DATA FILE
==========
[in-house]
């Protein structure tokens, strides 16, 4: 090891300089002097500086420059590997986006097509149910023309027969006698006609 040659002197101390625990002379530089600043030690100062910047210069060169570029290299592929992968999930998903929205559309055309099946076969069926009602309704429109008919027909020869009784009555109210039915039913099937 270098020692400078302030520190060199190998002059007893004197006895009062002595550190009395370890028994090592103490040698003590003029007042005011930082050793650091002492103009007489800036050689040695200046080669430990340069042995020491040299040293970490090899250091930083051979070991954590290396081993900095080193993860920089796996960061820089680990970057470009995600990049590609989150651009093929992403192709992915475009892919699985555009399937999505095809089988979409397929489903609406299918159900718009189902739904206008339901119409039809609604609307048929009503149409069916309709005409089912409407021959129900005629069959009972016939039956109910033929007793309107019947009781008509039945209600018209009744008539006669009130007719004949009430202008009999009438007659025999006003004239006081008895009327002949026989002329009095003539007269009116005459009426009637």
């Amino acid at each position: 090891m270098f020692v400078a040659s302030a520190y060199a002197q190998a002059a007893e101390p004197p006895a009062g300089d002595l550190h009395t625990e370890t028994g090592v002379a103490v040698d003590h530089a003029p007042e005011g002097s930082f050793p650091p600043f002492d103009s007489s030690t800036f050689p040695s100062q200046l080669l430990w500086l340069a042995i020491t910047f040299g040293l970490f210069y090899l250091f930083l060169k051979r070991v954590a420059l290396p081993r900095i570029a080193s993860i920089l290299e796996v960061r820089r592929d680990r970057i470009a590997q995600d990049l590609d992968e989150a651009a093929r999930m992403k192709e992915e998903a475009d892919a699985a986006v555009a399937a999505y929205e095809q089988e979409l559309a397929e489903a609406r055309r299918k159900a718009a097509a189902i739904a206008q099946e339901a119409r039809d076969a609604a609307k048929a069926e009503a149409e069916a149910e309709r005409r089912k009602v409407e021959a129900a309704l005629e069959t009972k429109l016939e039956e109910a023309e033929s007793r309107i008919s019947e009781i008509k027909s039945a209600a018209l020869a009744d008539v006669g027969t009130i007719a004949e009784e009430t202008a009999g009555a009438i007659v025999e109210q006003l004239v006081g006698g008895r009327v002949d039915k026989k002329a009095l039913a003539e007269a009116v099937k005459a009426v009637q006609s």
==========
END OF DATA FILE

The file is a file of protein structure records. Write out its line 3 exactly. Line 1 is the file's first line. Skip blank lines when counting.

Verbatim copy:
């Amino acid at each position: 090891m270098f020692v400078a040659s302030a520190y060199a002197q190998a002059a007893e101390p004197p006895a009062g300089d002595l550190h009395t625990e370890t028994g090592v002379a103490v040698d003590h530089a003029p007042e005011g002097s930082f050793p650091p600043f002492d103009s007489s030690t800036f050689p040695s100062q200046l080669l430990w500086l340069a042995i020491t910047f040299g040293l970490f210069y090899l250091f930083l060169k051979r070991v954590a420059l290396p081993r900095i570029a080193s993860i920089l290299e796996v960061r820089r592929d680990r970057i470009a590997q995600d990049l590609d992968e989150a651009a093929r999930m992403k192709e992915e998903a475009d892919a699985a986006v555009a399937a999505y929205e095809q089988e979409l559309a397929e489903a609406r055309r299918k159900a718009a097509a189902i739904a206008q099946e339901a119409r039809d076969a609604a609307k048929a069926e009503a149409e069916a149910e309709r005409r089912k009602v409407e021959a129900a309704l005629e069959t009972k429109l016939e039956e109910a023309e033929s007793r309107i008919s019947e009781i008509k027909s039945a209600a018209l020869a009744d008539v006669g027969t009130i007719a004949e009784e009430t202008a009999g009555a009438i007659v025999e109210q006003l004239v006081g006698g008895r009327v002949d039915k026989k002329a009095l039913a003539e007269a009116v099937k005459a009426v009637q006609s």